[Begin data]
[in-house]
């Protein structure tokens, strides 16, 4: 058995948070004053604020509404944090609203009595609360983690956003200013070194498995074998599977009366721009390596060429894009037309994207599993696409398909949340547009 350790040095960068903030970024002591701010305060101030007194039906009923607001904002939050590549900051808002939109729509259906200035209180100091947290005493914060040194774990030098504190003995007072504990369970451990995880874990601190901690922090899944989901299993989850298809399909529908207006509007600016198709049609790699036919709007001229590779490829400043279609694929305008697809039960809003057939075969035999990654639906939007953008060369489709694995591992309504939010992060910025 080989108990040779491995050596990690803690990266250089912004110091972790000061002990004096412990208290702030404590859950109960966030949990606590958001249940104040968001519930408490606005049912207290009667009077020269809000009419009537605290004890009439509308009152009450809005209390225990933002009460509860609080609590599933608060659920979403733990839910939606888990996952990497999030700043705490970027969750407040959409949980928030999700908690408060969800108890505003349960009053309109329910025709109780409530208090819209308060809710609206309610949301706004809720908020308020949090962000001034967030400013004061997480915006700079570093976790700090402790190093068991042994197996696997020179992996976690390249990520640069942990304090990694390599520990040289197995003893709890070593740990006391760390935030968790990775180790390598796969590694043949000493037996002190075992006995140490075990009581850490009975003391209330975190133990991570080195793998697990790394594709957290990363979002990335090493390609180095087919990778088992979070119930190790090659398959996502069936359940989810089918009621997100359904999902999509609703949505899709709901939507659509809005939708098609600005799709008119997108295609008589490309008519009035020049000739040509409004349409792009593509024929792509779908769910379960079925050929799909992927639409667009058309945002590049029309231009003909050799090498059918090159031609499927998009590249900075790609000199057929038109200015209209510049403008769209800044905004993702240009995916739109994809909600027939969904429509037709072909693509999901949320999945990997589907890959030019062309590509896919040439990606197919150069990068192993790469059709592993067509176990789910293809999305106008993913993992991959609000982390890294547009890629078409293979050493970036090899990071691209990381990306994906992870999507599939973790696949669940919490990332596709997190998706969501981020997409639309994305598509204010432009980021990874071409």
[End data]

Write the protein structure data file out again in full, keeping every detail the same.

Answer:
[in-house]
């Protein structure tokens, strides 16, 4: 058995948070004053604020509404944090609203009595609360983690956003200013070194498995074998599977009366721009390596060429894009037309994207599993696409398909949340547009 350790040095960068903030970024002591701010305060101030007194039906009923607001904002939050590549900051808002939109729509259906200035209180100091947290005493914060040194774990030098504190003995007072504990369970451990995880874990601190901690922090899944989901299993989850298809399909529908207006509007600016198709049609790699036919709007001229590779490829400043279609694929305008697809039960809003057939075969035999990654639906939007953008060369489709694995591992309504939010992060910025 080989108990040779491995050596990690803690990266250089912004110091972790000061002990004096412990208290702030404590859950109960966030949990606590958001249940104040968001519930408490606005049912207290009667009077020269809000009419009537605290004890009439509308009152009450809005209390225990933002009460509860609080609590599933608060659920979403733990839910939606888990996952990497999030700043705490970027969750407040959409949980928030999700908690408060969800108890505003349960009053309109329910025709109780409530208090819209308060809710609206309610949301706004809720908020308020949090962000001034967030400013004061997480915006700079570093976790700090402790190093068991042994197996696997020179992996976690390249990520640069942990304090990694390599520990040289197995003893709890070593740990006391760390935030968790990775180790390598796969590694043949000493037996002190075992006995140490075990009581850490009975003391209330975190133990991570080195793998697990790394594709957290990363979002990335090493390609180095087919990778088992979070119930190790090659398959996502069936359940989810089918009621997100359904999902999509609703949505899709709901939507659509809005939708098609600005799709008119997108295609008589490309008519009035020049000739040509409004349409792009593509024929792509779908769910379960079925050929799909992927639409667009058309945002590049029309231009003909050799090498059918090159031609499927998009590249900075790609000199057929038109200015209209510049403008769209800044905004993702240009995916739109994809909600027939969904429509037709072909693509999901949320999945990997589907890959030019062309590509896919040439990606197919150069990068192993790469059709592993067509176990789910293809999305106008993913993992991959609000982390890294547009890629078409293979050493970036090899990071691209990381990306994906992870999507599939973790696949669940919490990332596709997190998706969501981020997409639309994305598509204010432009980021990874071409």